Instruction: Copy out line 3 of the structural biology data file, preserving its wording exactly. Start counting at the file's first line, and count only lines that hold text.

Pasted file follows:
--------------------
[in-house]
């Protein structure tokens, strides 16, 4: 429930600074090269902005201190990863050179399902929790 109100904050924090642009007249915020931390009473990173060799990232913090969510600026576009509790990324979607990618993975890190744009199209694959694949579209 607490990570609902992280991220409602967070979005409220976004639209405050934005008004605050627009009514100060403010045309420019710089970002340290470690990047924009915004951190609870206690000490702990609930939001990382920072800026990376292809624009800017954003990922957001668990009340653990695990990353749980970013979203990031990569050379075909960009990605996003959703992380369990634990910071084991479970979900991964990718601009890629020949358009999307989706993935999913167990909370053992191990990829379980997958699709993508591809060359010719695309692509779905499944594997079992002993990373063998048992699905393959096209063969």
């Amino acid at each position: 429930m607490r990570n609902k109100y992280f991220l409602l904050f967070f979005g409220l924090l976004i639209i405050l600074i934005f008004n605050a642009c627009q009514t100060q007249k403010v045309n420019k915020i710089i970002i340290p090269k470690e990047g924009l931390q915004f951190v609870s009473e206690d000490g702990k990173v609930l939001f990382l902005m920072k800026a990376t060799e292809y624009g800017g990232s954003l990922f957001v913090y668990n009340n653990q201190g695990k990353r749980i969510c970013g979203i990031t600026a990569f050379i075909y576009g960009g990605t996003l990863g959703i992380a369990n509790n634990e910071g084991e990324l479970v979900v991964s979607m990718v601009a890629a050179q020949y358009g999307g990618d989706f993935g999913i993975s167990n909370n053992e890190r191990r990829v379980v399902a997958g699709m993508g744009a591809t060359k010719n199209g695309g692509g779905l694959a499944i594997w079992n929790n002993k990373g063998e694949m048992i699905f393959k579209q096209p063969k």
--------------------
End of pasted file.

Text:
């Amino acid at each position: 429930m607490r990570n609902k109100y992280f991220l409602l904050f967070f979005g409220l924090l976004i639209i405050l600074i934005f008004n605050a642009c627009q009514t100060q007249k403010v045309n420019k915020i710089i970002i340290p090269k470690e990047g924009l931390q915004f951190v609870s009473e206690d000490g702990k990173v609930l939001f990382l902005m920072k800026a990376t060799e292809y624009g800017g990232s954003l990922f957001v913090y668990n009340n653990q201190g695990k990353r749980i969510c970013g979203i990031t600026a990569f050379i075909y576009g960009g990605t996003l990863g959703i992380a369990n509790n634990e910071g084991e990324l479970v979900v991964s979607m990718v601009a890629a050179q020949y358009g999307g990618d989706f993935g999913i993975s167990n909370n053992e890190r191990r990829v379980v399902a997958g699709m993508g744009a591809t060359k010719n199209g695309g692509g779905l694959a499944i594997w079992n929790n002993k990373g063998e694949m048992i699905f393959k579209q096209p063969k």